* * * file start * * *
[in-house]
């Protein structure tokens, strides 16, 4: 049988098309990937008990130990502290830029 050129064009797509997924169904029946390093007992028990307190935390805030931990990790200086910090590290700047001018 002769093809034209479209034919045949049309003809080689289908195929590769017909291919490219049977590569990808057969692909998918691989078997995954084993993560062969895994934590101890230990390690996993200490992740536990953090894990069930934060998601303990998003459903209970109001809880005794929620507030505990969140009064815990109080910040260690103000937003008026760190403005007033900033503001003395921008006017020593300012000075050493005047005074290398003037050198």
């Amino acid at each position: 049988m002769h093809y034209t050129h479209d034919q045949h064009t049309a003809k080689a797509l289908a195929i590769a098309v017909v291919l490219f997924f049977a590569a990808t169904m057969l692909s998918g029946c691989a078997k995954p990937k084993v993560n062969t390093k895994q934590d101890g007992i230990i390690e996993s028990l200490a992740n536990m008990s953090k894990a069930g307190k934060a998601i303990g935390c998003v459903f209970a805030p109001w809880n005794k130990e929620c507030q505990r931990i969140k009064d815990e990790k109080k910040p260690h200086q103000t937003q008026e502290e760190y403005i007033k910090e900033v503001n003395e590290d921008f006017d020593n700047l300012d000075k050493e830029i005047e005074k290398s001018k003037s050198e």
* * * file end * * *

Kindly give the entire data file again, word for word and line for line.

[in-house]
């Protein structure tokens, strides 16, 4: 049988098309990937008990130990502290830029 050129064009797509997924169904029946390093007992028990307190935390805030931990990790200086910090590290700047001018 002769093809034209479209034919045949049309003809080689289908195929590769017909291919490219049977590569990808057969692909998918691989078997995954084993993560062969895994934590101890230990390690996993200490992740536990953090894990069930934060998601303990998003459903209970109001809880005794929620507030505990969140009064815990109080910040260690103000937003008026760190403005007033900033503001003395921008006017020593300012000075050493005047005074290398003037050198």
């Amino acid at each position: 049988m002769h093809y034209t050129h479209d034919q045949h064009t049309a003809k080689a797509l289908a195929i590769a098309v017909v291919l490219f997924f049977a590569a990808t169904m057969l692909s998918g029946c691989a078997k995954p990937k084993v993560n062969t390093k895994q934590d101890g007992i230990i390690e996993s028990l200490a992740n536990m008990s953090k894990a069930g307190k934060a998601i303990g935390c998003v459903f209970a805030p109001w809880n005794k130990e929620c507030q505990r931990i969140k009064d815990e990790k109080k910040p260690h200086q103000t937003q008026e502290e760190y403005i007033k910090e900033v503001n003395e590290d921008f006017d020593n700047l300012d000075k050493e830029i005047e005074k290398s001018k003037s050198e």